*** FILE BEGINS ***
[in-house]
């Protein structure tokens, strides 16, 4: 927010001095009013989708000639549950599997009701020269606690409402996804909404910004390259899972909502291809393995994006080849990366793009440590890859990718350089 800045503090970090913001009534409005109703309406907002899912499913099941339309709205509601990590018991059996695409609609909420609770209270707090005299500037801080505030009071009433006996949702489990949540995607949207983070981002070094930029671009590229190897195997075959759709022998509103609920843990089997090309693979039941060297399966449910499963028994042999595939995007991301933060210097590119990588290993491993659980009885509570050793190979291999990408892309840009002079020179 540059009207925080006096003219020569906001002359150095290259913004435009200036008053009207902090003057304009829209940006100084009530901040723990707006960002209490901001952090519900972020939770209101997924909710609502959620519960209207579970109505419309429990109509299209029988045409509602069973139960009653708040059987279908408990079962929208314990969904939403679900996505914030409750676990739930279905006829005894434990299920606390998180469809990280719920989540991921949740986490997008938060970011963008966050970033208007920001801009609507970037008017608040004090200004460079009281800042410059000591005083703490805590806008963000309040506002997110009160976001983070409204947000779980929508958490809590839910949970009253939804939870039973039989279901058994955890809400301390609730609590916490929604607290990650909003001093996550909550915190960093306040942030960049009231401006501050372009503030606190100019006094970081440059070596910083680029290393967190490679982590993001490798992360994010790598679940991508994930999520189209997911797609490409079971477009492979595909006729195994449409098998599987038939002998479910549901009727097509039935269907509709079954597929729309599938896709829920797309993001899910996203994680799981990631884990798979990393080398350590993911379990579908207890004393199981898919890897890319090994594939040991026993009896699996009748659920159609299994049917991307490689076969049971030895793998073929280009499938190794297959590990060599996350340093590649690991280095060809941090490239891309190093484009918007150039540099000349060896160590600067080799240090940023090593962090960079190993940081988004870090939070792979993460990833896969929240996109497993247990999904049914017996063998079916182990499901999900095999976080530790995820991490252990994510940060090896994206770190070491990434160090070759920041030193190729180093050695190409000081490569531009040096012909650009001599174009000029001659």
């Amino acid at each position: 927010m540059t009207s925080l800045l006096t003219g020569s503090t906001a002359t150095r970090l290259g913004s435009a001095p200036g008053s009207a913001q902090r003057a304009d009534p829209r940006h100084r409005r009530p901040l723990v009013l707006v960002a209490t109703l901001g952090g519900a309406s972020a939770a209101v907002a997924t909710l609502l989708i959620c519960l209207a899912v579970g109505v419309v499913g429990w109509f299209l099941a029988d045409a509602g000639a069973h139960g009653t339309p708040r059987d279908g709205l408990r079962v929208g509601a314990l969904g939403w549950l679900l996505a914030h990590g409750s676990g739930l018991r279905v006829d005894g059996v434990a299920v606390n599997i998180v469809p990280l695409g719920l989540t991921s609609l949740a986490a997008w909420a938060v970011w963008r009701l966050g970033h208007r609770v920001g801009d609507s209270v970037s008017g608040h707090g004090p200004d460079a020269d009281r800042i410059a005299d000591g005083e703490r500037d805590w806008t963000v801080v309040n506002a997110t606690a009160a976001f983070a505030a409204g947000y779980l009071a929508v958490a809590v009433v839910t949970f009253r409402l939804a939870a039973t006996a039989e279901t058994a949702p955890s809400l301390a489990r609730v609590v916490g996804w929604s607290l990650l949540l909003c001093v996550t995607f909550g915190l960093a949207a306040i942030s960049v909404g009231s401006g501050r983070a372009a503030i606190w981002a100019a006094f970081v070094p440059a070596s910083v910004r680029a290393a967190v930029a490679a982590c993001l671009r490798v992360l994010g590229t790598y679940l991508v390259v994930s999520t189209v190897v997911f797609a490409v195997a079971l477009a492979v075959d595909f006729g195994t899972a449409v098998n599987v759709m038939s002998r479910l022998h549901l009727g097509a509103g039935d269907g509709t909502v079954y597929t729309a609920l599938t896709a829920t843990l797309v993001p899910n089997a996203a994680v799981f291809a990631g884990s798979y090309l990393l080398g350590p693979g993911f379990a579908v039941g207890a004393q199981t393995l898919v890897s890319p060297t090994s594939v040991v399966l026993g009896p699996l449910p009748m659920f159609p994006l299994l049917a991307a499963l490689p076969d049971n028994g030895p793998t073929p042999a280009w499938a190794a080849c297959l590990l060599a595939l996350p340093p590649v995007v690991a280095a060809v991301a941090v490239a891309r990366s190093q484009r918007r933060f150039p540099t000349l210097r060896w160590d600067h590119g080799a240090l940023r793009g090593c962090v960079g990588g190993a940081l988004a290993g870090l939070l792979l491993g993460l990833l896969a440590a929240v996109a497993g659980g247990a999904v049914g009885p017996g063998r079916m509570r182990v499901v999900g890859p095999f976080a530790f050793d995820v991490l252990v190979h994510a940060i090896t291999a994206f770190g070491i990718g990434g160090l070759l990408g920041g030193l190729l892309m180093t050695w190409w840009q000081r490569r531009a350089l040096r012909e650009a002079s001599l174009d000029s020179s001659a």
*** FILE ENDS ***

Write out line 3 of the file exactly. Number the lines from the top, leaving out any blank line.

């Amino acid at each position: 927010m540059t009207s925080l800045l006096t003219g020569s503090t906001a002359t150095r970090l290259g913004s435009a001095p200036g008053s009207a913001q902090r003057a304009d009534p829209r940006h100084r409005r009530p901040l723990v009013l707006v960002a209490t109703l901001g952090g519900a309406s972020a939770a209101v907002a997924t909710l609502l989708i959620c519960l209207a899912v579970g109505v419309v499913g429990w109509f299209l099941a029988d045409a509602g000639a069973h139960g009653t339309p708040r059987d279908g709205l408990r079962v929208g509601a314990l969904g939403w549950l679900l996505a914030h990590g409750s676990g739930l018991r279905v006829d005894g059996v434990a299920v606390n599997i998180v469809p990280l695409g719920l989540t991921s609609l949740a986490a997008w909420a938060v970011w963008r009701l966050g970033h208007r609770v920001g801009d609507s209270v970037s008017g608040h707090g004090p200004d460079a020269d009281r800042i410059a005299d000591g005083e703490r500037d805590w806008t963000v801080v309040n506002a997110t606690a009160a976001f983070a505030a409204g947000y779980l009071a929508v958490a809590v009433v839910t949970f009253r409402l939804a939870a039973t006996a039989e279901t058994a949702p955890s809400l301390a489990r609730v609590v916490g996804w929604s607290l990650l949540l909003c001093v996550t995607f909550g915190l960093a949207a306040i942030s960049v909404g009231s401006g501050r983070a372009a503030i606190w981002a100019a006094f970081v070094p440059a070596s910083v910004r680029a290393a967190v930029a490679a982590c993001l671009r490798v992360l994010g590229t790598y679940l991508v390259v994930s999520t189209v190897v997911f797609a490409v195997a079971l477009a492979v075959d595909f006729g195994t899972a449409v098998n599987v759709m038939s002998r479910l022998h549901l009727g097509a509103g039935d269907g509709t909502v079954y597929t729309a609920l599938t896709a829920t843990l797309v993001p899910n089997a996203a994680v799981f291809a990631g884990s798979y090309l990393l080398g350590p693979g993911f379990a579908v039941g207890a004393q199981t393995l898919v890897s890319p060297t090994s594939v040991v399966l026993g009896p699996l449910p009748m659920f159609p994006l299994l049917a991307a499963l490689p076969d049971n028994g030895p793998t073929p042999a280009w499938a190794a080849c297959l590990l060599a595939l996350p340093p590649v995007v690991a280095a060809v991301a941090v490239a891309r990366s190093q484009r918007r933060f150039p540099t000349l210097r060896w160590d600067h590119g080799a240090l940023r793009g090593c962090v960079g990588g190993a940081l988004a290993g870090l939070l792979l491993g993460l990833l896969a440590a929240v996109a497993g659980g247990a999904v049914g009885p017996g063998r079916m509570r182990v499901v999900g890859p095999f976080a530790f050793d995820v991490l252990v190979h994510a940060i090896t291999a994206f770190g070491i990718g990434g160090l070759l990408g920041g030193l190729l892309m180093t050695w190409w840009q000081r490569r531009a350089l040096r012909e650009a002079s001599l174009d000029s020179s001659a």